That sounds like an excellent idea to try. You could probably insulate the life out of the tank (since It's electric) and cut your losses further; I guess the limiting factor would be convection currents in the pipes from the WH tank, so mount it above the tankless. Could put an insulating pad under it too (closed cell camping foam?).. Electric WH's are pretty reliable so once you got the setting right, you can probably forget it for 10 years; do install earthquake straps. But please leave easy access and clearance for maintenance - this is the plumber speaking. <G> A light and an electrical outlet near the appliance is always greatly appreciated also!
Rufus
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Hmm, after considering these issues it will be simplest to go with your original suggestion. That is, mount the aluminum plate to the house rigidly with some wood stand-off blocks, and then use the rubber isolators to mount the steel water heater brackets to the aluminum plate. This avoids the contact of dissimilar metals and provides a 1/2" air gap between the bracket and plate.

I was planning to put it in the crawl space, so mounting it above is not really an option. I guess I should put some upside down U-bends in the piping to the tank water heater? Perhaps I'll just use flexible water heater connectors and bend them into a U-shape.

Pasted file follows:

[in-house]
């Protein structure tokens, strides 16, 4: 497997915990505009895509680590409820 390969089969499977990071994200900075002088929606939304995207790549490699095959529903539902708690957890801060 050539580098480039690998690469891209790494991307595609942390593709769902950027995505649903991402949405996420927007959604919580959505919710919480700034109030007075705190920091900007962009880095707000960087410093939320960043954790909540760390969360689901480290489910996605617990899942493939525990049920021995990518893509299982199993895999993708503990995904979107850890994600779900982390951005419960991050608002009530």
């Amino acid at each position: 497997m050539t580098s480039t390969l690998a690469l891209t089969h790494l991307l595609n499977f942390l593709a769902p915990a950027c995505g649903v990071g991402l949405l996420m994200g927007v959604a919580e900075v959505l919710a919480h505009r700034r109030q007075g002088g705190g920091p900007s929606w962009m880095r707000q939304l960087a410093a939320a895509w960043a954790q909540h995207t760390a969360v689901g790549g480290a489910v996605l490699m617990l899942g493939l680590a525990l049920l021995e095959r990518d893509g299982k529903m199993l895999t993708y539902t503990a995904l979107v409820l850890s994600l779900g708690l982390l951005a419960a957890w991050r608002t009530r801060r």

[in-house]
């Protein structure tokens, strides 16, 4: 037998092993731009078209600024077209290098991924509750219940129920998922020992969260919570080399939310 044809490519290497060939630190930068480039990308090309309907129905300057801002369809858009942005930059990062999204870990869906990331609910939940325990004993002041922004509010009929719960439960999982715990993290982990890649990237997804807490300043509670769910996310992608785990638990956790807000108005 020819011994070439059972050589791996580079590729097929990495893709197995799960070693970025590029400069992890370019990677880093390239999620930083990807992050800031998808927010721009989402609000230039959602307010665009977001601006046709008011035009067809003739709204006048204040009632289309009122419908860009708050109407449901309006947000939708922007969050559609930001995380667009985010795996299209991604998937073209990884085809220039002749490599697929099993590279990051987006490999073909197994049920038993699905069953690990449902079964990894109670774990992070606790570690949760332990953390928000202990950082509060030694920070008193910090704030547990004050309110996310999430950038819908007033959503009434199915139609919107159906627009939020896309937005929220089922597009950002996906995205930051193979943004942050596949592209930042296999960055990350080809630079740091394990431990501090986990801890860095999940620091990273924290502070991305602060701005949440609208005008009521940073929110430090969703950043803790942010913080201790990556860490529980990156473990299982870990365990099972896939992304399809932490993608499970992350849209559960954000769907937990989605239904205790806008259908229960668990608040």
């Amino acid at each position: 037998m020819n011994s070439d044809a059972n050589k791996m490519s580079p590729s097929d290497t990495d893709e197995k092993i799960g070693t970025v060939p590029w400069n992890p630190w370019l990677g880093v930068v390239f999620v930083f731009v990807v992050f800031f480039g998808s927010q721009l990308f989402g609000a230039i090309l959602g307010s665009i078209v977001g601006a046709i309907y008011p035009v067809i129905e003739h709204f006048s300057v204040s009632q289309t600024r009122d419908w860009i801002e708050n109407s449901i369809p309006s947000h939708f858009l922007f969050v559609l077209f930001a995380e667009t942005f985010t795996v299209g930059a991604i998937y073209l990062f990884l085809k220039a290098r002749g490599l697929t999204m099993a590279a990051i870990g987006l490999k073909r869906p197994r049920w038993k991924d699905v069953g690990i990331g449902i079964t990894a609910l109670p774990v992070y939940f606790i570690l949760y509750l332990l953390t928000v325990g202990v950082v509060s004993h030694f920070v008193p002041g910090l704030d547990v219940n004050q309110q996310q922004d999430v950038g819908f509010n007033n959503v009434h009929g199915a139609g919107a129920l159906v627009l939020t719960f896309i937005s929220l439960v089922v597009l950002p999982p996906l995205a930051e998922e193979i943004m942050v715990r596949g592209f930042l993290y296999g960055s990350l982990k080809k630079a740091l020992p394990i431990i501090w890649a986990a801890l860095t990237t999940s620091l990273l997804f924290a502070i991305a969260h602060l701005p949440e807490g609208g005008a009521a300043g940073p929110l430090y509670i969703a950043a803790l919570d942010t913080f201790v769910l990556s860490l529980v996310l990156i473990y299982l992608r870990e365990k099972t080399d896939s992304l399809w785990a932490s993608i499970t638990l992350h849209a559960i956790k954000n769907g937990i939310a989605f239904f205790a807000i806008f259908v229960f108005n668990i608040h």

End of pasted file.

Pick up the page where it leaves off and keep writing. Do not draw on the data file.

Cheers, Wayne
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With 24" flex connectors, you can put a full loop in them provided the piping is located properly. We do this when possible to reduce convection flow. The only problem with flex connectors, it's hard to get the usual pipe insulation to work; the readily available stuff is pretty stiff and doesn't want to conform to the bend and gaps and pops off if you have slit it for the install - the usual circumstance. There is a soft insulation that works fine, but you probably need to visit an air conditioning or hydronic heating supplier to get it and it costs more.
Good luck on your project.
Rufus
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snipped-for-privacy@mail.com wrote:

inspectors aren't too happy about anything that has more than 270 degrees of bend in them. If this is just a DIY job, go for it. There are insulation tapes that will do the job but you have to go to a tru plumbing supply outlet (not Lowes or Home Depot).